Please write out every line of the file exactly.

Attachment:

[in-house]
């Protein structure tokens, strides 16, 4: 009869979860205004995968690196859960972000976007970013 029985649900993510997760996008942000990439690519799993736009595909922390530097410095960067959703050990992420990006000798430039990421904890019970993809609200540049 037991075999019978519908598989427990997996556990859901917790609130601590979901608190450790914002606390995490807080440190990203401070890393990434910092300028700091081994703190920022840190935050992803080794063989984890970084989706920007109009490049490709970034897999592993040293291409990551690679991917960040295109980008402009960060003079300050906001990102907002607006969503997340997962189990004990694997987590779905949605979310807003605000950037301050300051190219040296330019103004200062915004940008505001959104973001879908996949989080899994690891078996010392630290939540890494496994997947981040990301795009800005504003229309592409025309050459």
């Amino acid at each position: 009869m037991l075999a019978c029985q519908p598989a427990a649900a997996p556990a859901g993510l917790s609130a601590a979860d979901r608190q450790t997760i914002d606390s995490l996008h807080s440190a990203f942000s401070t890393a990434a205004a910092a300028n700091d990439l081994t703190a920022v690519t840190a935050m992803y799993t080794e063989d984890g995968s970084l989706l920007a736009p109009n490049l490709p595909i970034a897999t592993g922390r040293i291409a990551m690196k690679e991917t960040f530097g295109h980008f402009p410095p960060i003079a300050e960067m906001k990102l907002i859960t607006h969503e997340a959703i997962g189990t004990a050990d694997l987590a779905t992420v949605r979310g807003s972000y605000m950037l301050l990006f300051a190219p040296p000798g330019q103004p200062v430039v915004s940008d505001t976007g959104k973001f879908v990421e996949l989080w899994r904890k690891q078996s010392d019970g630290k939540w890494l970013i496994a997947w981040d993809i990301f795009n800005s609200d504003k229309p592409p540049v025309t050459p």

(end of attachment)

[in-house]
């Protein structure tokens, strides 16, 4: 009869979860205004995968690196859960972000976007970013 029985649900993510997760996008942000990439690519799993736009595909922390530097410095960067959703050990992420990006000798430039990421904890019970993809609200540049 037991075999019978519908598989427990997996556990859901917790609130601590979901608190450790914002606390995490807080440190990203401070890393990434910092300028700091081994703190920022840190935050992803080794063989984890970084989706920007109009490049490709970034897999592993040293291409990551690679991917960040295109980008402009960060003079300050906001990102907002607006969503997340997962189990004990694997987590779905949605979310807003605000950037301050300051190219040296330019103004200062915004940008505001959104973001879908996949989080899994690891078996010392630290939540890494496994997947981040990301795009800005504003229309592409025309050459």
């Amino acid at each position: 009869m037991l075999a019978c029985q519908p598989a427990a649900a997996p556990a859901g993510l917790s609130a601590a979860d979901r608190q450790t997760i914002d606390s995490l996008h807080s440190a990203f942000s401070t890393a990434a205004a910092a300028n700091d990439l081994t703190a920022v690519t840190a935050m992803y799993t080794e063989d984890g995968s970084l989706l920007a736009p109009n490049l490709p595909i970034a897999t592993g922390r040293i291409a990551m690196k690679e991917t960040f530097g295109h980008f402009p410095p960060i003079a300050e960067m906001k990102l907002i859960t607006h969503e997340a959703i997962g189990t004990a050990d694997l987590a779905t992420v949605r979310g807003s972000y605000m950037l301050l990006f300051a190219p040296p000798g330019q103004p200062v430039v915004s940008d505001t976007g959104k973001f879908v990421e996949l989080w899994r904890k690891q078996s010392d019970g630290k939540w890494l970013i496994a997947w981040d993809i990301f795009n800005s609200d504003k229309p592409p540049v025309t050459p």